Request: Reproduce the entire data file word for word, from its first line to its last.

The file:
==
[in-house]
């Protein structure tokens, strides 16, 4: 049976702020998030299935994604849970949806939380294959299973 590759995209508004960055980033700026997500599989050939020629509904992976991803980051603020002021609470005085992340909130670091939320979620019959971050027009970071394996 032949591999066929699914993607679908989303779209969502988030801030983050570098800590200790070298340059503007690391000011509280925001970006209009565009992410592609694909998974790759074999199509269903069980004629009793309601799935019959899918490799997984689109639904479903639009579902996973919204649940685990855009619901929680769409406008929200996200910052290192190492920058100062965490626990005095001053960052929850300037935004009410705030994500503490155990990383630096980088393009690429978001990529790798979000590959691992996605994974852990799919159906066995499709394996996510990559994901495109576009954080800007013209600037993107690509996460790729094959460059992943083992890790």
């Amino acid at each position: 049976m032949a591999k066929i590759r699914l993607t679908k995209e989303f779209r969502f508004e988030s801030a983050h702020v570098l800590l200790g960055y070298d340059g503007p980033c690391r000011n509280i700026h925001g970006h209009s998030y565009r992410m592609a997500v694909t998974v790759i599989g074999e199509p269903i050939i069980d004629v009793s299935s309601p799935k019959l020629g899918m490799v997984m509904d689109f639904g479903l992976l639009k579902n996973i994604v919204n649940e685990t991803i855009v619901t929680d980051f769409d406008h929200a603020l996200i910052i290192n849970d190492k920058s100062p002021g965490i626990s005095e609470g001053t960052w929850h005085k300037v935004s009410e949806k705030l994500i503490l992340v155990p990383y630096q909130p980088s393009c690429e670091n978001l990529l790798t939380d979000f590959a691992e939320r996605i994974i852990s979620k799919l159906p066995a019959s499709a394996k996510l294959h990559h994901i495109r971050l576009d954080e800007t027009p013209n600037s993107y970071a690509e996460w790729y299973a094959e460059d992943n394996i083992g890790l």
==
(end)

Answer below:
[in-house]
């Protein structure tokens, strides 16, 4: 049976702020998030299935994604849970949806939380294959299973 590759995209508004960055980033700026997500599989050939020629509904992976991803980051603020002021609470005085992340909130670091939320979620019959971050027009970071394996 032949591999066929699914993607679908989303779209969502988030801030983050570098800590200790070298340059503007690391000011509280925001970006209009565009992410592609694909998974790759074999199509269903069980004629009793309601799935019959899918490799997984689109639904479903639009579902996973919204649940685990855009619901929680769409406008929200996200910052290192190492920058100062965490626990005095001053960052929850300037935004009410705030994500503490155990990383630096980088393009690429978001990529790798979000590959691992996605994974852990799919159906066995499709394996996510990559994901495109576009954080800007013209600037993107690509996460790729094959460059992943083992890790």
């Amino acid at each position: 049976m032949a591999k066929i590759r699914l993607t679908k995209e989303f779209r969502f508004e988030s801030a983050h702020v570098l800590l200790g960055y070298d340059g503007p980033c690391r000011n509280i700026h925001g970006h209009s998030y565009r992410m592609a997500v694909t998974v790759i599989g074999e199509p269903i050939i069980d004629v009793s299935s309601p799935k019959l020629g899918m490799v997984m509904d689109f639904g479903l992976l639009k579902n996973i994604v919204n649940e685990t991803i855009v619901t929680d980051f769409d406008h929200a603020l996200i910052i290192n849970d190492k920058s100062p002021g965490i626990s005095e609470g001053t960052w929850h005085k300037v935004s009410e949806k705030l994500i503490l992340v155990p990383y630096q909130p980088s393009c690429e670091n978001l990529l790798t939380d979000f590959a691992e939320r996605i994974i852990s979620k799919l159906p066995a019959s499709a394996k996510l294959h990559h994901i495109r971050l576009d954080e800007t027009p013209n600037s993107y970071a690509e996460w790729y299973a094959e460059d992943n394996i083992g890790l």